I think a regular job in a collegial environment would be much more supportive. I think the first few months a new PMHNP should have a reduced workload to have time to consult and look things up though I suppose not everyone needs this.
  7. Visit  Jules A profile page
    #5 0
    Quote from Psychcns
    I have been doing locums for the past few years as a Psych APRN. I am expected to assume a full pt load with minimal orientation and to be able to navigate the system to complete work.
    I think a regular job in a collegial environment would be much more supportive. I think the first few months a new PMHNP should have a reduced workload to have time to consult and look things up though I suppose not everyone needs this.
    It might becoming more available now that employs are realizing many NPs are not able to practice on a basic level upon graduation although in my experience there were few places that didn't expect a new psych np to be competent and able to handle a full patient load upon graduation. What you suggest would be ideal but in my experience and the experiences of the friends I graduated with we were all shown our office and hit with a full patient load sans hand holding so locums wouldn't have been any more challenging imo.
    Last edit by Jules A on Jan 3 : Reason: avoid ad link in words
  8. Visit  rn_patrick profile page
    #6 0
    No don't do it. I was in a full time job with minimal to no clinical supervision and it was horrible, dangerous, and very ahrd to get up to speed.
  9. Visit  Jules A profile page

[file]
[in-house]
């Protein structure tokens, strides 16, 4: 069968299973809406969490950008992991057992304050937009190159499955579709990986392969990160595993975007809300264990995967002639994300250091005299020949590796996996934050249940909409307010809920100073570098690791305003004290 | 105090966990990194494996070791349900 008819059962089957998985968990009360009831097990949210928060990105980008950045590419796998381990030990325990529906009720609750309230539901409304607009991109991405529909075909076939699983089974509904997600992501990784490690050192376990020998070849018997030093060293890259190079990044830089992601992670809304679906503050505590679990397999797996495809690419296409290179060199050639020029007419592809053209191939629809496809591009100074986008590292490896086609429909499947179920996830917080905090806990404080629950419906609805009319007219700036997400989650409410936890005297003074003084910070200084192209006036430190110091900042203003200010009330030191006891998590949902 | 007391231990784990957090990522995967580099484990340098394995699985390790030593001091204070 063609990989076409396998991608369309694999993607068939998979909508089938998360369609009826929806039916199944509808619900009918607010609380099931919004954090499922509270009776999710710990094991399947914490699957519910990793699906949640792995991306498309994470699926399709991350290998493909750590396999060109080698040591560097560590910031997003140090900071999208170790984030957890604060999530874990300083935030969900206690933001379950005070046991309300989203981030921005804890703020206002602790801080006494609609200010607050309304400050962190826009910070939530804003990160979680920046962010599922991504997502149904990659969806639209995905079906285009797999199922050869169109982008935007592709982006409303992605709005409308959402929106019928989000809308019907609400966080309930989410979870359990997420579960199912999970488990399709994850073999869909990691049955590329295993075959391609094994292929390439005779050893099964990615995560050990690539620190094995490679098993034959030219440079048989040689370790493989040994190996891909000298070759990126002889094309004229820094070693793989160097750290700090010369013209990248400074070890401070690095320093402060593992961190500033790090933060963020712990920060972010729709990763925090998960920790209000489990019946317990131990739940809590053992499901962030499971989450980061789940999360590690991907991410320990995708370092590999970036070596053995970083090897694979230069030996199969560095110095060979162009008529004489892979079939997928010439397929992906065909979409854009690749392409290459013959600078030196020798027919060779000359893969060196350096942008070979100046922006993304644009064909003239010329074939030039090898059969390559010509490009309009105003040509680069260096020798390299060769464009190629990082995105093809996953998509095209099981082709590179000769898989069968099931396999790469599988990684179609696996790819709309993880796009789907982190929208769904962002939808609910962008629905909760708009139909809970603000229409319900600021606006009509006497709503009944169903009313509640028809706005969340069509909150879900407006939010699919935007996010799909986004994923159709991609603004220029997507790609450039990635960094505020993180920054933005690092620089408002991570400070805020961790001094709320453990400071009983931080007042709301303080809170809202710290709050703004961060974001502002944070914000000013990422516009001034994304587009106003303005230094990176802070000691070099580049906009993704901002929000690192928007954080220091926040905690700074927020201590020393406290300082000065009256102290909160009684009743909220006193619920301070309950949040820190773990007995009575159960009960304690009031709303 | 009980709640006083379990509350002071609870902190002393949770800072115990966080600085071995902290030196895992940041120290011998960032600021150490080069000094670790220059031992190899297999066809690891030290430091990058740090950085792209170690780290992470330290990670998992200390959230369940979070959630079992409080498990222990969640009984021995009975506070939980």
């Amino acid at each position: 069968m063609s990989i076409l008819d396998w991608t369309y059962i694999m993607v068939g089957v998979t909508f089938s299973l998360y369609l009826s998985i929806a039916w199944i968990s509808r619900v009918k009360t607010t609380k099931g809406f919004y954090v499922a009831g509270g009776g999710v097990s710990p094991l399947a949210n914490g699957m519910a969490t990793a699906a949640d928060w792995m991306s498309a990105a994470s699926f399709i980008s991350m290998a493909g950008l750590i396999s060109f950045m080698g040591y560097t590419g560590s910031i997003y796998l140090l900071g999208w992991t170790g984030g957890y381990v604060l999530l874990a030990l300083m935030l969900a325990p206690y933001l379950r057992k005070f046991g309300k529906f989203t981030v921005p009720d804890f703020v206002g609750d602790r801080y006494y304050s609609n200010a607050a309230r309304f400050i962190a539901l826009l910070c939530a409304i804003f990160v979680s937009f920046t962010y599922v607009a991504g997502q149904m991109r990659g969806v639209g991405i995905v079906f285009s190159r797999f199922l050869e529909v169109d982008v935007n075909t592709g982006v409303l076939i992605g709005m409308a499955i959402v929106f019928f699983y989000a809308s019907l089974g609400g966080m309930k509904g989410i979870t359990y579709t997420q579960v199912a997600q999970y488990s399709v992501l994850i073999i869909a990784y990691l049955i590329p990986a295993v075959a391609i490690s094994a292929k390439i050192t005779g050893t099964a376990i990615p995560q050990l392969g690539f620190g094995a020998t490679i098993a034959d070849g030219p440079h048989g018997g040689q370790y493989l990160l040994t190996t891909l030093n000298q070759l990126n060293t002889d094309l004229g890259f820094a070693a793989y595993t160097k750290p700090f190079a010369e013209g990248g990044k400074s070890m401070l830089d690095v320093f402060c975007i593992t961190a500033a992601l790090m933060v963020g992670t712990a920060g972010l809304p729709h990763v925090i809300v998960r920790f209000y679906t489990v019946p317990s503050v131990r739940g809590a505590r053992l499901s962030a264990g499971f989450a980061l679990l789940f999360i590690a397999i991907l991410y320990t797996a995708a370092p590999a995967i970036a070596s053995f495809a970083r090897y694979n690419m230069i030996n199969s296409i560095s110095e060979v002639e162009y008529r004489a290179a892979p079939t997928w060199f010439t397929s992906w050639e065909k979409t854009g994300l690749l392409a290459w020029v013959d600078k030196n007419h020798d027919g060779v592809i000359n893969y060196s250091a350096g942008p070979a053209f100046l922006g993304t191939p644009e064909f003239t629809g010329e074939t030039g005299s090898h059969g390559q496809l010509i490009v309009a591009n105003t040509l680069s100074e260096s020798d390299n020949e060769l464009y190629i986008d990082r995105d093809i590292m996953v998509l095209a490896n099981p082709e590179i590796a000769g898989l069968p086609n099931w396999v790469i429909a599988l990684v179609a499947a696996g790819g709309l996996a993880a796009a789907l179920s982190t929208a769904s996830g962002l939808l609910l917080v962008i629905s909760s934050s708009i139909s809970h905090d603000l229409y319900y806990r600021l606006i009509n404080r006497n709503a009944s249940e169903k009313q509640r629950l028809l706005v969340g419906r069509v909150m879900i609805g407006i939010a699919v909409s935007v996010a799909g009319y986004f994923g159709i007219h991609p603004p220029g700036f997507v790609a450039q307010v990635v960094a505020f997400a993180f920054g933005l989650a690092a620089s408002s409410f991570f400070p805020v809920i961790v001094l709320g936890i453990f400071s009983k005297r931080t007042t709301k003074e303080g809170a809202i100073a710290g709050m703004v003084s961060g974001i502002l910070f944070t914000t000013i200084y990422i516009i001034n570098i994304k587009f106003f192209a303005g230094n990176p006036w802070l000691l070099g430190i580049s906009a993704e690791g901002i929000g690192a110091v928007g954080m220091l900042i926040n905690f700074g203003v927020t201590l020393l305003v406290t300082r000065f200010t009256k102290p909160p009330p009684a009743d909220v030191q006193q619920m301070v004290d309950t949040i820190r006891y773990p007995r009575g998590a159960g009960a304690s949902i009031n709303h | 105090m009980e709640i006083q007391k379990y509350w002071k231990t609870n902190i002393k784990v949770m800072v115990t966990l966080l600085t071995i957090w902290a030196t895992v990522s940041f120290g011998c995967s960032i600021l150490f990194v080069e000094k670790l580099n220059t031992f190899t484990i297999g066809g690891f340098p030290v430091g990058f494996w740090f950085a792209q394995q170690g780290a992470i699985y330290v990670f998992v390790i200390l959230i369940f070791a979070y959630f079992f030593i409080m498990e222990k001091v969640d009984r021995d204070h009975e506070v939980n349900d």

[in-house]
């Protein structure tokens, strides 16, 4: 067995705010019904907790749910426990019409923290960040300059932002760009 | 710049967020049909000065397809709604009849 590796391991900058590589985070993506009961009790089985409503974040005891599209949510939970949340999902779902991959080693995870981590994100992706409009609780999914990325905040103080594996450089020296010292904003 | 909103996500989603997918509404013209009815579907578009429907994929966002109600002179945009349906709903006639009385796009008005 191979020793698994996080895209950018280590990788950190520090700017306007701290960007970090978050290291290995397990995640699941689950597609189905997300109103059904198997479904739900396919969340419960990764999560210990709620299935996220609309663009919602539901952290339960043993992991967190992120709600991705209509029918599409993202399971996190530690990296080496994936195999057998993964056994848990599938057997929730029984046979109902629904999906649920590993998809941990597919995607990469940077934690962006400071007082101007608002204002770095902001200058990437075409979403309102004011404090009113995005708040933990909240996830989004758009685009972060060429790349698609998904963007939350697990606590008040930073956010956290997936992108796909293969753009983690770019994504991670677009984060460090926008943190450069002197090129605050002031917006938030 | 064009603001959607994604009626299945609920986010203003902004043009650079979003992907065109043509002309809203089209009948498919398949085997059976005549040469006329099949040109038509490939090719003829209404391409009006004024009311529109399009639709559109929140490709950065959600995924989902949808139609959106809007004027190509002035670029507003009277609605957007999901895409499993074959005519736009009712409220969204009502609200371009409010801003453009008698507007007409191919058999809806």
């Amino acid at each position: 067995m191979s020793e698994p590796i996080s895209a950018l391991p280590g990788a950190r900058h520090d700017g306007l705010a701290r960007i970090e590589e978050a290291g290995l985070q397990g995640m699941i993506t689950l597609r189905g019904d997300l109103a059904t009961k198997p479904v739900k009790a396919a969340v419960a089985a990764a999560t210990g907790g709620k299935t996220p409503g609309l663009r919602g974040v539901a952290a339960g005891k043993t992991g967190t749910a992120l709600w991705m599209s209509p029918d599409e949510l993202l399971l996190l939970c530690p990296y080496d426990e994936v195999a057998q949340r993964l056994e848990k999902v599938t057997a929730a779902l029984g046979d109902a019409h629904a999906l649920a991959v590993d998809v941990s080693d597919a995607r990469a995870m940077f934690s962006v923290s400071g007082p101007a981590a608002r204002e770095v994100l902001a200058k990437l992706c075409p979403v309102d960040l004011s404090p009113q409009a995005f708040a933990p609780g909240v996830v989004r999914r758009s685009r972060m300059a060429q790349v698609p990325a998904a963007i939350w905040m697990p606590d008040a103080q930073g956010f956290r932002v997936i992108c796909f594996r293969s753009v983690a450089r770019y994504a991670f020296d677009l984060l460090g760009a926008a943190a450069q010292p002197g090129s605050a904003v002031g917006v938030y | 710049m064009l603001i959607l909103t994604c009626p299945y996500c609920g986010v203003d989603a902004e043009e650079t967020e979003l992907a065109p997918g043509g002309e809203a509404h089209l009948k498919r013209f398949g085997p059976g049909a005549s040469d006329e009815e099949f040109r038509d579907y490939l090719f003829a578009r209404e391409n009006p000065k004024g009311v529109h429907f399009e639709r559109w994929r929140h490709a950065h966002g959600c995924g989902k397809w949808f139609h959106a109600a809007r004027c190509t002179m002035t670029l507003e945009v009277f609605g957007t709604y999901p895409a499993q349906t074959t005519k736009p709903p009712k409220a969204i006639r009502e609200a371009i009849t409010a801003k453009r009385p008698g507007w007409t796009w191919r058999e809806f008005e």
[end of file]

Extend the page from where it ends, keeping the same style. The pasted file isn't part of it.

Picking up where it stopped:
#7 0
    Quote from rn_patrick
    No don't do it. I was in a full time job with minimal to no clinical supervision and it was horrible, dangerous, and very ahrd to get up to speed.
    I appreciate your honesty and reflection but can't help think what a disgrace our schools don't prepare "independent practitioners" to practice independently upon graduation.
  10. Visit  Meriwhen profile page
    #8 1
    I can't speak for the advanced practice nursing, but I can speak for the SoCal cost of living.

    $120k/year isn't going to get you a beachfront house or let you afford more than a shack in the highest-end communities. But you should be able to survive in several areas of San Diego County on that salary. The further south and/or east you go from downtown San Diego the further your money will go in terms of housing. But you also have to factor in the costs and hassle of commuting, especially if you are moving too far south/east from your future job.

    Given that you are coming from Boston, you shouldn't have that much sticker shock though, when it comes to everyday expenses. But be prepared to invest in a car/truck, as SD's public transportation system is nowhere as good as Boston's.

    And Jules, it is definitely a supply/demand issue in these parts.
  11. Visit  spooner2014 profile page
    #9 0
    I appreciate your thoughtful response.

    Quote from Psychcns
    I have been doing locums for the past few years as a Psych APRN. I am expected to assume a full pt load with minimal orientation and to be able to navigate the system to complete work.
    I think a regular job in a collegial environment would be much more supportive. I think the first few months a new PMHNP should have a reduced workload to have time to consult and look things up though I suppose not everyone needs this.